What the Heck is Anodized - and Why Do I Care?

Have you come across “hard anodized” cookware and wondered what the heck that is? Well, in a nutshell it's aluminum cookware that has been chemically and electrically treated to make it hard and (almost) nonstick. It has that gray finish you are probably familiar with.

Aluminum is one of those pluses and minuses kinds of things. It has some great properties as well as some characteristics that limits its use. On one hand, it’s a fantastic conductor of heat. On the other hand, it’s too soft a metal to use for cookware that is durable. On one hand it’s light and inexpensive. On the other, it’s easy to dent and ruin - boosting your cost over time.

That’s the beauty of hard anodized cookware. It can bring together the positive elements of aluminum while offsetting the challenges aluminum has.

Many major cookware manufacturers like CalphalonCirculon, Cuisinart, and All-Clad have a line of hard anodized cookware.

What Is "Hard Anodized"?

Anodization is a process that uses a chemical process (a sulfuric acid bath) which prepares the surface to receive an electrical charge that increases the thickness of the oxide layer. The acid is then cooled and a heavier electrical charge is applied which causes the outer layer to anodize (or form a hard protective layer) making it harder and more durable. In effect the aluminum is strengthened to almost twice the hardness of stainless steel. The process also makes the surface virtually nonporous and therefore essentially nonstick. But it is not completely nonstick. This is actually a good thing; as it allows foods to pick up that browning on the outside like stainless steel does. Often a nonstick surface is still added to the cookware, though.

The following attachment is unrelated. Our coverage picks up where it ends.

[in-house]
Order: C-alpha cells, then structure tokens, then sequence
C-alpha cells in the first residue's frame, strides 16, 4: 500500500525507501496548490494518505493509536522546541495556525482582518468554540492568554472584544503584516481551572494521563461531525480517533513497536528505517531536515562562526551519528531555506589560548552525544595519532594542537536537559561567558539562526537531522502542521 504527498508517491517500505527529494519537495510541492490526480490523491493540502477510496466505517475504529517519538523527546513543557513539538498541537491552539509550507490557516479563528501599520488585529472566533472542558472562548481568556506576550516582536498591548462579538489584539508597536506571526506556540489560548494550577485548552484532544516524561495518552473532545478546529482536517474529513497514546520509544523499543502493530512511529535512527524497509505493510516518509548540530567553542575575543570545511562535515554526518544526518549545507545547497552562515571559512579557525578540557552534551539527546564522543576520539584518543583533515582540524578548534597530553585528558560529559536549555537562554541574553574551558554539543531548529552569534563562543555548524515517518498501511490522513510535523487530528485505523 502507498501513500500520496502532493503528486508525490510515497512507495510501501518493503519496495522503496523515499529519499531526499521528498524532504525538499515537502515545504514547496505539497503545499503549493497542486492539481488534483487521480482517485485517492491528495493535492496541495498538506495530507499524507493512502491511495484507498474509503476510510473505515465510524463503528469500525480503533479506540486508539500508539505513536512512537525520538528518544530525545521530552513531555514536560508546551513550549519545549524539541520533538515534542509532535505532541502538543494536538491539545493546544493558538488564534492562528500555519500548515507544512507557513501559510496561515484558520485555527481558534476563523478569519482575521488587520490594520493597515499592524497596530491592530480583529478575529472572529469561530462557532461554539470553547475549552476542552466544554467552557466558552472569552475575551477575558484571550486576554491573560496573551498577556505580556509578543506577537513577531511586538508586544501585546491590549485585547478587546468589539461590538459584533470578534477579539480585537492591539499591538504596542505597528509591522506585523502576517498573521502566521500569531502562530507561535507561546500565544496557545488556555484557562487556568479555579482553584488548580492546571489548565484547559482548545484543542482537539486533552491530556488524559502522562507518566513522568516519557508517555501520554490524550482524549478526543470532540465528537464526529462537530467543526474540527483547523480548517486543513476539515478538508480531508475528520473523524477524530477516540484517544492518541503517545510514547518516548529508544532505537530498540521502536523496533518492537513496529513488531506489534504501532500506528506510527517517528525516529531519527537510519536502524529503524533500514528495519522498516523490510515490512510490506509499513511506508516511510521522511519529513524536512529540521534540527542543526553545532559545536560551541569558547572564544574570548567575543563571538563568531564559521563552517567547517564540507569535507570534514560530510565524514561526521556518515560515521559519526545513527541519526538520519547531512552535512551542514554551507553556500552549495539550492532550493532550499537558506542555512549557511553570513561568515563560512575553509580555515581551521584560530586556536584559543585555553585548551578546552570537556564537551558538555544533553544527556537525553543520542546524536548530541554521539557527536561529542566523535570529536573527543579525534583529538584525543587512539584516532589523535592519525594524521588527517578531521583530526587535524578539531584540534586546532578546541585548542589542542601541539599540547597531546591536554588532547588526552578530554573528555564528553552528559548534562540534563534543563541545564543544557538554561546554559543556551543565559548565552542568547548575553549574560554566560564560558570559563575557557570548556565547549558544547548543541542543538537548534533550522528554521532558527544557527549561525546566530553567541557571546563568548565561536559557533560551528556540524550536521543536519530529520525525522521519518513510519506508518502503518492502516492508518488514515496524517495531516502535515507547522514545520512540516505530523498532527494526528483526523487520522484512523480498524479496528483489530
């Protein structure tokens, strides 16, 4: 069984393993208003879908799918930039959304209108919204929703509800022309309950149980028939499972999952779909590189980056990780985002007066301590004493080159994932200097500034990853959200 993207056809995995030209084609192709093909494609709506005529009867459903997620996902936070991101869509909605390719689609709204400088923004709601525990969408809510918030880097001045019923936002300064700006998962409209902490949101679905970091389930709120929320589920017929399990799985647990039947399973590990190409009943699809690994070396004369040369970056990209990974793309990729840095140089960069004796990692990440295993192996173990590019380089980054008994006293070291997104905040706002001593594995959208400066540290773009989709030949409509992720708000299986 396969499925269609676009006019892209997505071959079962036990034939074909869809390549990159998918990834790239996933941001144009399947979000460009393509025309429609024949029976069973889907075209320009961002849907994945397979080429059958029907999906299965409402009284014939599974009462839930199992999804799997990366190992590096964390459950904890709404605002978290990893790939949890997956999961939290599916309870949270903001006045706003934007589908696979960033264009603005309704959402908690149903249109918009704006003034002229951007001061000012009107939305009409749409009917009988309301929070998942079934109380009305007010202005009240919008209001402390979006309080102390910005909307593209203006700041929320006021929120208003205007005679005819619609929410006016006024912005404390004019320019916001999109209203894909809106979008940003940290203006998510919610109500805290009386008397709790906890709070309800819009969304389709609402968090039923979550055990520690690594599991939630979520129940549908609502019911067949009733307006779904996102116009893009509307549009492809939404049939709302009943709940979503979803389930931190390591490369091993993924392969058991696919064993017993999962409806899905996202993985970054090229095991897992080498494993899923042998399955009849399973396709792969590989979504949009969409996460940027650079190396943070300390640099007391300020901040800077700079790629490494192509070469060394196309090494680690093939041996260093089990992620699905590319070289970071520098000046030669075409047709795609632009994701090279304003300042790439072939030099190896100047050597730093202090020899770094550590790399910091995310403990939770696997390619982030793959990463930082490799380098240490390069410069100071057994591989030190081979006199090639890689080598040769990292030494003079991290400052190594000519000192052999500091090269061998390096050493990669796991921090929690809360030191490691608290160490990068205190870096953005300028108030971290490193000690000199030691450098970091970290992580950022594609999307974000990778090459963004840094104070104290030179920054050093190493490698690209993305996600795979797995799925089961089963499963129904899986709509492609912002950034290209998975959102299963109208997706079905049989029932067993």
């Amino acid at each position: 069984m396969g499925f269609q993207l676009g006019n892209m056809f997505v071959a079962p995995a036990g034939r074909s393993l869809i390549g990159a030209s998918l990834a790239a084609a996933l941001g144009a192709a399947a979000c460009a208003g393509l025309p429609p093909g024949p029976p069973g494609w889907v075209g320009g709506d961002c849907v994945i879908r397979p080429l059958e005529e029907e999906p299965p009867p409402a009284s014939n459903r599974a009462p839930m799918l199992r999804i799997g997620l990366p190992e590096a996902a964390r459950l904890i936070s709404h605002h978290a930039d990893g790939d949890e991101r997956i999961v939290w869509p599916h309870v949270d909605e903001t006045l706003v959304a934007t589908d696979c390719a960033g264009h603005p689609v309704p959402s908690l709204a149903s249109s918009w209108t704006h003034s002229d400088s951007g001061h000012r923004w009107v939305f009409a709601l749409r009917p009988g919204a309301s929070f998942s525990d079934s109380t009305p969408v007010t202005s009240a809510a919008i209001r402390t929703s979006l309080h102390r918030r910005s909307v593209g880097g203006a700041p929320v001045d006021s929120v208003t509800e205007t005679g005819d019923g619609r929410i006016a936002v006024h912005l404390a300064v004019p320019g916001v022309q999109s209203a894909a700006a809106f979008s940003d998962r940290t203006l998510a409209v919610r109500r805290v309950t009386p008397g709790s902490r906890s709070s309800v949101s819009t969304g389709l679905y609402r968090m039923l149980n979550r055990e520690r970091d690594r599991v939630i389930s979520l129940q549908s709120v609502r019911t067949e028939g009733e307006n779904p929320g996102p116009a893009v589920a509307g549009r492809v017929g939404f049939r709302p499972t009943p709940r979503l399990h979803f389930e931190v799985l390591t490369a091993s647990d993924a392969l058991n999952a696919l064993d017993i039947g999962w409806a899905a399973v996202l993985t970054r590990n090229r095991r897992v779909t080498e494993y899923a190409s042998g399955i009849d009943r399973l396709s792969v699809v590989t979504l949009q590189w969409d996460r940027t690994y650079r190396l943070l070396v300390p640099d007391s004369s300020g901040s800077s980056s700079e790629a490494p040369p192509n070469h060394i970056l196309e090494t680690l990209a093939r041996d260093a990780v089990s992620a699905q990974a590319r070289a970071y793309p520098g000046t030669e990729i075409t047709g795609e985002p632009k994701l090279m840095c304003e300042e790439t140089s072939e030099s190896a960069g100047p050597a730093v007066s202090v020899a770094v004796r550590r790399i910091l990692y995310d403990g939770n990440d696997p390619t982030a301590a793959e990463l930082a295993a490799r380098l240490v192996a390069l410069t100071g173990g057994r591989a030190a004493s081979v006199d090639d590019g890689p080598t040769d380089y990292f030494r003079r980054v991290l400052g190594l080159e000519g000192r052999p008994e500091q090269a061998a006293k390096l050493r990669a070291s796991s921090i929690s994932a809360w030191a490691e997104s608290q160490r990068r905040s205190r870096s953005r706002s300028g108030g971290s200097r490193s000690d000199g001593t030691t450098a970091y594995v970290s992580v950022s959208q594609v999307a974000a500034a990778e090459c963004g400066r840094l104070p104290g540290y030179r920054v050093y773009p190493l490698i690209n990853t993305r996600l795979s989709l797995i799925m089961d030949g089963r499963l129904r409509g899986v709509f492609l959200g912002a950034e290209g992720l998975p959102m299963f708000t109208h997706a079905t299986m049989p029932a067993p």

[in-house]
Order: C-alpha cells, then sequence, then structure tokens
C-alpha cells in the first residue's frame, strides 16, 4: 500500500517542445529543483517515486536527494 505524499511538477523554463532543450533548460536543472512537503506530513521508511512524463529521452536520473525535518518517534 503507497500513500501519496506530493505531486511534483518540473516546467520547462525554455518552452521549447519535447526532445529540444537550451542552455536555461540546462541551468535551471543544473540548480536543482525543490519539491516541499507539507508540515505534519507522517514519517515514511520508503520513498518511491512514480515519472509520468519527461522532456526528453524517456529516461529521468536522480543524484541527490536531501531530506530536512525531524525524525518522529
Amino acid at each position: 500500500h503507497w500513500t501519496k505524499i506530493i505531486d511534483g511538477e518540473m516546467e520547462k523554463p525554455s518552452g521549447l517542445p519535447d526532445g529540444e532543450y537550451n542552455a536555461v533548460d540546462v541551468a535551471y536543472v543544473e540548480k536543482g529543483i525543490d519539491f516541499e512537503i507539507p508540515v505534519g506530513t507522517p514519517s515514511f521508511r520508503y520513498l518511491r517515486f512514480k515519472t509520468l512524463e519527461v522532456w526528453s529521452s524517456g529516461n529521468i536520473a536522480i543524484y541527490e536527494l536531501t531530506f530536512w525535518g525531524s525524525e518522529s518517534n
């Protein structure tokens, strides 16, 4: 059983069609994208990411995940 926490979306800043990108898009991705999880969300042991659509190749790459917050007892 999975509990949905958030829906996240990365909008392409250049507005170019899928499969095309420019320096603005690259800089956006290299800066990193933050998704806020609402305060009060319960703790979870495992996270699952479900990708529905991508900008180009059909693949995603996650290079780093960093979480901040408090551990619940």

It is nonreactive so you can cook with acidic and alkaline foods (like tomatoes) without the food picking up any metallic taste.

One of the best things about hard anodized cookware is that it provides great heat distribution - even up the walls of the cookware.

Dos and Don’ts

  • DO let the cookware cool completely before cleaning to avoid warping.
  • DO hand wash. It is not dishwasher-safe.
  • DON’T use aerosol cooking sprays like Pam. It’s chemical propellant can be tough to remove and can actually make it easier for foods to stick to the surface. (Calpahlon, a manufacturer of hard anodized cookware, suggests using an oil mister or a wipe with a little oil on a paper towel.)
  • DON’T use abrasive cleaners or harsh scrubber cleaning pads. They could damage the surface.
  • DON’T use sharp tools like immersion blenders or knives which could damage the surface. It can, however, stand up to metal utensils like whisks, spoons, etc.

 

So that’s the quick-n-dirty low-down on anodized cookware. Easy to use, easy to care for. You can see why it's become so popular over the years. All in all it’s a great material for cookware. Just keep the few “don’ts” in mind and you should get many years of usage out of your hard anodized cookware!